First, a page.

“Fortunato hooks the reader from the very first page with this twisty tale of murder and redemption. Reminiscent of Tony Hillerman, he uses the Southwest setting to maximum effect. I couldn't put it down!” —Victoria Thompson, bestselling author of Murder in Murray Hill
“So often we are taught to write what we know. John Fortunato knows law enforcement, the Southwest, and how to spin a great yarn. But put that all on the back burner. Read this book for the writing; the characters, the sentences, every morsel. Fortunato knows a lot, but what he knows best, and practices best, is writing.” —Thomas Lipinski, Shamus Award-winning author of Death in the Steel City
“Disgraced Bureau of Indian Affairs Agent Joe Evers' career is at a standstill as he awaits a forced retirement, until a break in a cold case jolts him from his lethargy. The action in Dark Reservations starts at a sprint and revs up to page-turning warp speed. Among the towering red-rock formations that inspired ancient cultures, John Fortunato sets a modern mix of crooked politics, dirty cops, Native activism, and the blood sport of artifacts dealing. With Dark Reservations, Fortunato shows himself a worthy practitioner of the Hillerman tradition.” —Gwen Florio, author of Montana
“John Fortunato's Dark Reservations is a terrific debut novel. It's intriguingly plotted, fast-paced, and has a full, unruly population of convincing people who have reasons to act up. And Fortunato's fights read the way real fights feel. Very highly recommended.” —Thomas Perry, author of A String of Beads
“I grew up on the Navajo Nation, and I was immediately impressed with the accurate portrayal of the culture and peoples that Fortunato brought into his mystery, both good and bad. For readers who like a hard-edged mystery, the authenticity of a police procedural, and the humanity that comes from a character-driven story, Dark Reservations should be placed at the top of your reading list.” —David Thurlo, co-author of the award winning Ella Clah Mysteries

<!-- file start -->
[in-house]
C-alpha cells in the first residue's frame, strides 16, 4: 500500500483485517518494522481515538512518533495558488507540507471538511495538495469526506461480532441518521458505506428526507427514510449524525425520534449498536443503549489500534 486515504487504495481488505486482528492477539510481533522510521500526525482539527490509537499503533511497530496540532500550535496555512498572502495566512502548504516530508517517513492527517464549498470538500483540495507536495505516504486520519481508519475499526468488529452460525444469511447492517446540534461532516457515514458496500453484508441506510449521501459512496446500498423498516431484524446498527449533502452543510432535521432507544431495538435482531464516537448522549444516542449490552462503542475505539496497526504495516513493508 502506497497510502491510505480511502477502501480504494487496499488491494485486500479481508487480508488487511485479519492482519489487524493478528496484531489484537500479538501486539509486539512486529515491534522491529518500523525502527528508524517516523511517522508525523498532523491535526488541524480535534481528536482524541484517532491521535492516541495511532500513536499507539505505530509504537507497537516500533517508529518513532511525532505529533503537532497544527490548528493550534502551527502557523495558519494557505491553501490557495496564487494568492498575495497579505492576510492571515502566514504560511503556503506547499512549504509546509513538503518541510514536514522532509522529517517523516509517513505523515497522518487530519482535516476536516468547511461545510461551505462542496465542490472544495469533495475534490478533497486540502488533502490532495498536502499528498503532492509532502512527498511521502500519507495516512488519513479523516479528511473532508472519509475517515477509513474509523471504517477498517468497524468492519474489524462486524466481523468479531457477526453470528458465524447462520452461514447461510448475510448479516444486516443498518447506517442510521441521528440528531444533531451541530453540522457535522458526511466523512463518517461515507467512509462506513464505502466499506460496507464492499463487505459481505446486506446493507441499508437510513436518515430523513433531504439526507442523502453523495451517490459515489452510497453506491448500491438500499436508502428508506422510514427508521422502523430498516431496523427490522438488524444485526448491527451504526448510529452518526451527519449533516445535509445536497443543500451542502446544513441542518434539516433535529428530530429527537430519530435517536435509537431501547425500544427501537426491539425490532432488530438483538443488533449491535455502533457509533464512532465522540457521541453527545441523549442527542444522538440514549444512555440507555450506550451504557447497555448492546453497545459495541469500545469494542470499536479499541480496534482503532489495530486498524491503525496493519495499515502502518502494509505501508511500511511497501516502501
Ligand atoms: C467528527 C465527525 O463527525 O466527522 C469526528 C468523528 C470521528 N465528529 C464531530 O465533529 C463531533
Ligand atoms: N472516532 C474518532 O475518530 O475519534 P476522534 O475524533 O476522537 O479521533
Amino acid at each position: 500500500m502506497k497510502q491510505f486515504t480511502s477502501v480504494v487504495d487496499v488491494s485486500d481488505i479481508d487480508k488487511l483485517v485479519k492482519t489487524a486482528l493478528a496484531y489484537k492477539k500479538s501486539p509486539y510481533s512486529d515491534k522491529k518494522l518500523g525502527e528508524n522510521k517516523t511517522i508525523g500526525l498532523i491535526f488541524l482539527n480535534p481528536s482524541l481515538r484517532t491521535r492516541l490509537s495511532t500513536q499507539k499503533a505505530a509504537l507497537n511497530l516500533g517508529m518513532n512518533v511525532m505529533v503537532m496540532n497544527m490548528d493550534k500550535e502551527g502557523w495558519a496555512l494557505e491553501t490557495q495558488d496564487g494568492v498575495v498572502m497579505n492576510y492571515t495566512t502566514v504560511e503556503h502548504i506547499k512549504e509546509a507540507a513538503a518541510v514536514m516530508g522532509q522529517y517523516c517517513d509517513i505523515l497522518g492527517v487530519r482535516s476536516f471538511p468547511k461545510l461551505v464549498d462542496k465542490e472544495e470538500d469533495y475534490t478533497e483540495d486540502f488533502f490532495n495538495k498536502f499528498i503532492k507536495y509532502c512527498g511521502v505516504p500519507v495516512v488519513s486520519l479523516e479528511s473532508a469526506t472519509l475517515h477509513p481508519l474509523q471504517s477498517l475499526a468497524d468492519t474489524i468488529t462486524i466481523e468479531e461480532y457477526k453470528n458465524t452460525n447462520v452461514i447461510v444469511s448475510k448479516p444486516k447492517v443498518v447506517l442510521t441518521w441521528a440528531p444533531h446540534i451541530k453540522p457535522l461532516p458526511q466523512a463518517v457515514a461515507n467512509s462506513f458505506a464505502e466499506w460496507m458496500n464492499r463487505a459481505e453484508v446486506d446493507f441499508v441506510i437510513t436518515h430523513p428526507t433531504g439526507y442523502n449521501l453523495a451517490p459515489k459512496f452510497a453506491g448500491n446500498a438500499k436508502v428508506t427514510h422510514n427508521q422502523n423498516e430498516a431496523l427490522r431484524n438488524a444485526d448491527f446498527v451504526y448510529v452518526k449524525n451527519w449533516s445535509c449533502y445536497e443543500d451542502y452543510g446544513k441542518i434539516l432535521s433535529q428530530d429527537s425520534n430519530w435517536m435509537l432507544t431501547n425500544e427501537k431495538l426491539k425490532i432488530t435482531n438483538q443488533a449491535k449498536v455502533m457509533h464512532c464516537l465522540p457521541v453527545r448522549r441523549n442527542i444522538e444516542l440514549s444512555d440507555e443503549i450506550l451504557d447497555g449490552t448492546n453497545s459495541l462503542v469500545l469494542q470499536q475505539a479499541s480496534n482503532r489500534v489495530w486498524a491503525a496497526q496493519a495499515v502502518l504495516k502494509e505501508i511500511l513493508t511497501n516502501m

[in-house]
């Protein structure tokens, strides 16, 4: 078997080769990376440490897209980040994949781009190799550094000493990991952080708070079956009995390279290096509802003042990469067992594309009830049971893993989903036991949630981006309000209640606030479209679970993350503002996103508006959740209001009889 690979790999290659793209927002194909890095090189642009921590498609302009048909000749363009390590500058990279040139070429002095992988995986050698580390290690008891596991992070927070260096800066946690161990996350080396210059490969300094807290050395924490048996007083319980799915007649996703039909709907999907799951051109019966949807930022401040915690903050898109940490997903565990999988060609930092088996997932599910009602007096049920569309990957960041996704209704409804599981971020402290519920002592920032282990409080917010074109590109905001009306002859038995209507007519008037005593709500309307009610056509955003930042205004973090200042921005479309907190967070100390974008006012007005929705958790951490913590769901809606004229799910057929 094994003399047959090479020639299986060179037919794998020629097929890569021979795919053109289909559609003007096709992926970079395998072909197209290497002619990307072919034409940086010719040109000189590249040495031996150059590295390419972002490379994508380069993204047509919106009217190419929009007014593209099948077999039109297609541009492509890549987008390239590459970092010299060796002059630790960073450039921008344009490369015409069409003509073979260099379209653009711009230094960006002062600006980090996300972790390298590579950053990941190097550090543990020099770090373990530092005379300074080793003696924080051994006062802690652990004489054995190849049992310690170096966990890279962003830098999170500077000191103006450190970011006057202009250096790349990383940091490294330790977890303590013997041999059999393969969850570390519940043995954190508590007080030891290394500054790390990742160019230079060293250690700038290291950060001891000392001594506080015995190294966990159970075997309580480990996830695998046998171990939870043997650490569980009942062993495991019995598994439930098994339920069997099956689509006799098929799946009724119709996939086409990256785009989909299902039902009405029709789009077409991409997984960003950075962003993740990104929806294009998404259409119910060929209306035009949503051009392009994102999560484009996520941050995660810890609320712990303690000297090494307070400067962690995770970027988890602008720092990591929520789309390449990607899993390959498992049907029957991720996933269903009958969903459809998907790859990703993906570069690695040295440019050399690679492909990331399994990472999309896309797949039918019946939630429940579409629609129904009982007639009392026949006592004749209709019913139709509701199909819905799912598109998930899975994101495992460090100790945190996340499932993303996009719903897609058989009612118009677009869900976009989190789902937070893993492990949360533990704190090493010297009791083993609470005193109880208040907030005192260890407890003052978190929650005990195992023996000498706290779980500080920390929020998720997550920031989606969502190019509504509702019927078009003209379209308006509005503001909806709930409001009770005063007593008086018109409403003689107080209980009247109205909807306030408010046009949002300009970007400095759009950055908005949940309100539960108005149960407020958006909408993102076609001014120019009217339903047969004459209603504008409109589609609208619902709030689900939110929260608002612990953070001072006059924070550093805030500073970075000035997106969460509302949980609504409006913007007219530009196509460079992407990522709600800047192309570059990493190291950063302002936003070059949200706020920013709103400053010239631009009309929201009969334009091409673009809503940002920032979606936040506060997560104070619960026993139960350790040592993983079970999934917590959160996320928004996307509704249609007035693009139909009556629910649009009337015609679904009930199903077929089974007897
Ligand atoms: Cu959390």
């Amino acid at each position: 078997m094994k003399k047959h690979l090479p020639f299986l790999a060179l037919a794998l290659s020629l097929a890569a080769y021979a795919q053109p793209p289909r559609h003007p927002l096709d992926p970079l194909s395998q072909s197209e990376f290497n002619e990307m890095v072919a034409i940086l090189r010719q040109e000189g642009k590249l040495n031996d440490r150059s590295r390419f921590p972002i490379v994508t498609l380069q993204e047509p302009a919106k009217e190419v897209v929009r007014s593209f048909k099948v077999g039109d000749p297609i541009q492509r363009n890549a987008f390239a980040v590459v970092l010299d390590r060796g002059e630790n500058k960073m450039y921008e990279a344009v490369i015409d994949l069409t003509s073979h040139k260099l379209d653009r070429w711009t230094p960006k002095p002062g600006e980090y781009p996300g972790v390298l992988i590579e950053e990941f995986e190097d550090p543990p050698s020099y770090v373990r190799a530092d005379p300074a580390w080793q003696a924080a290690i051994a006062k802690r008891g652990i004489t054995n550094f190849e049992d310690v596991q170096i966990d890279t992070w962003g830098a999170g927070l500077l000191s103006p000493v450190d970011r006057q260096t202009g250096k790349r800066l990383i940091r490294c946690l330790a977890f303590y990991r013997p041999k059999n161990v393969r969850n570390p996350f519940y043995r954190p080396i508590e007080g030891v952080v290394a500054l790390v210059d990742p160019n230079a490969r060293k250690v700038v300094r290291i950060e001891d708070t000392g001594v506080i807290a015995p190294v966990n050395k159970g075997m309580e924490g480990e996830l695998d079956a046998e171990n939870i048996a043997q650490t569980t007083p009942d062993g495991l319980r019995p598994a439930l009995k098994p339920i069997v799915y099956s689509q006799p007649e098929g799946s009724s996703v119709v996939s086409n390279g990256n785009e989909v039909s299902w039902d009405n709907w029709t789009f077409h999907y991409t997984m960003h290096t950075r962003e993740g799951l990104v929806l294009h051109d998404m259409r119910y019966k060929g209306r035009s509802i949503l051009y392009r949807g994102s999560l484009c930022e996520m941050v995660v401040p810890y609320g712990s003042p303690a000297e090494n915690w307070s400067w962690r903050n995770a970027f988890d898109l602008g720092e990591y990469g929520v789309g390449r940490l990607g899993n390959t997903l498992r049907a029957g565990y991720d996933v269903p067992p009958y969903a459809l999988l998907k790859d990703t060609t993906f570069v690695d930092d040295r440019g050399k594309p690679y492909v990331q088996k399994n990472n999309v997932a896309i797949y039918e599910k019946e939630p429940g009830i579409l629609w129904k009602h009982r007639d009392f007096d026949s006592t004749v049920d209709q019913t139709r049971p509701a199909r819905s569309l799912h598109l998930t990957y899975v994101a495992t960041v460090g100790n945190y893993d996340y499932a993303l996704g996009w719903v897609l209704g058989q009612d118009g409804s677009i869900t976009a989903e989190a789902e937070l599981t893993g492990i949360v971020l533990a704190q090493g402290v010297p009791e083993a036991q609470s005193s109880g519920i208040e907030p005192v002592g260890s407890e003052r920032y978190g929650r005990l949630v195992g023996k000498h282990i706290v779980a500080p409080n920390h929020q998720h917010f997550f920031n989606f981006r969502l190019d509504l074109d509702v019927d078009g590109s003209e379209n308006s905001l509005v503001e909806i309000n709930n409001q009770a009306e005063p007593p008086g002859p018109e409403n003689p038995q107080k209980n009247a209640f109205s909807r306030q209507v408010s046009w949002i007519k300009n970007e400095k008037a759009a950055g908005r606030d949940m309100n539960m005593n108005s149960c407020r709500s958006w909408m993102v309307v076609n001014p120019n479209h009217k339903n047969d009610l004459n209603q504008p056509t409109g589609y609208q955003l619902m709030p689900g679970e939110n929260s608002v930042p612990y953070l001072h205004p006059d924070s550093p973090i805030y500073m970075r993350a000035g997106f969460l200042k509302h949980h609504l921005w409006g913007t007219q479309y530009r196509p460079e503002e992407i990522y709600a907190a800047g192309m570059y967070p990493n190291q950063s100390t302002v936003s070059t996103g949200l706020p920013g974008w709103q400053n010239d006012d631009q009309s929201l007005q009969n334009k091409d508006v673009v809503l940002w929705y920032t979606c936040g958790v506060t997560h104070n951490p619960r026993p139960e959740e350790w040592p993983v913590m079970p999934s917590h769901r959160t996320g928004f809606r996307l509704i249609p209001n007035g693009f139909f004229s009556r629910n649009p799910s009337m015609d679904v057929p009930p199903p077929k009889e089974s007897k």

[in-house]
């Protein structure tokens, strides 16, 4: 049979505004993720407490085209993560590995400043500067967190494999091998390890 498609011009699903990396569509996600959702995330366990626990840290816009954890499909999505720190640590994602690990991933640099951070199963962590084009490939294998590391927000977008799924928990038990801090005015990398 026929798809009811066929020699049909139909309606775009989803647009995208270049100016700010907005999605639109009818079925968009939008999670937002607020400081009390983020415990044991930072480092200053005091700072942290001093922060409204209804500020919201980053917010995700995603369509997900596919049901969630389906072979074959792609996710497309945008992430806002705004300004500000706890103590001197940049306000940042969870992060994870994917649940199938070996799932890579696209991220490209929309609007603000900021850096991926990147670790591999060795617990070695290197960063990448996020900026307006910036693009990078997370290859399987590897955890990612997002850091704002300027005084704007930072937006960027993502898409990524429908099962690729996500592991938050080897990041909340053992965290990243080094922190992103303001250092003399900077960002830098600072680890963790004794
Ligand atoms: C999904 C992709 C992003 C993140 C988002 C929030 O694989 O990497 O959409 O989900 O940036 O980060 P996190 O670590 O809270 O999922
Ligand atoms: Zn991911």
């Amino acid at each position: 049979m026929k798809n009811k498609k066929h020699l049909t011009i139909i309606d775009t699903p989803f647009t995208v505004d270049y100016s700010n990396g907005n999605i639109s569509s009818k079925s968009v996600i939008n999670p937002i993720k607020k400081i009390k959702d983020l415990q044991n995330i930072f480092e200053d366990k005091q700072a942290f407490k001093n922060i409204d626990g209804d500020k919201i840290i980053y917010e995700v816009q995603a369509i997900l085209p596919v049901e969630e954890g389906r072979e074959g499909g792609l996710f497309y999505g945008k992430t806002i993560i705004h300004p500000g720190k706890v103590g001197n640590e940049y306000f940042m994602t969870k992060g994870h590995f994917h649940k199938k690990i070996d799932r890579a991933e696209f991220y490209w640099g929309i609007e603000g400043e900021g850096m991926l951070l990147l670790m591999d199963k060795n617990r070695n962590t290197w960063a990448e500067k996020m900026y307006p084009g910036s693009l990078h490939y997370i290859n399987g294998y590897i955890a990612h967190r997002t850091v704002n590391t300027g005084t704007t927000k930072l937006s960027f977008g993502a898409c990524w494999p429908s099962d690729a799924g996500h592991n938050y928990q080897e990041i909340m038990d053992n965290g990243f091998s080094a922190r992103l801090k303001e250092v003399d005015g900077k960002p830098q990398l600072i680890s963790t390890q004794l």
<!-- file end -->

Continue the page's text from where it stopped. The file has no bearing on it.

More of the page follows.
“Dark Reservations is a novel of power, written with confidence by a veteran in the investigative field. He is also, by the way, an artist, using words as if they cost ten dollars apiece, achieving his effect in short order, with resonance after the fact. There is humanity here, along with a world-weary tolerance of weakness and temptation; and something of the clean pure wind-driven strength of the best frontier fiction; which is to say the best in the English language. Would I not know better, I'd suspect him of being the lovechild of Willa Cather and W. Somerset Maugham.” —Loren D. Estleman, author of The Sundown Speech
“Provocative and convincing.... The best mystery writing about Native American culture since Tony Hillerman. John Fortunato delivers compelling insight into the human condition, and a rare peek into the evil that men do as only an experienced FBI agent can.” —Patrick W. Picciarelli, author of Undercover Cop
“It isn't often a first novel comes along that is as sure-handed as John Fortunato's Dark Reservations. The prose is lean and sinewy, yet not so spare that an occasional startling image or a wonderfully distinctive metaphor doesn't shine through.” —Randall Silvis, author of On Night’s Shore and The Boy Who Shoots Crows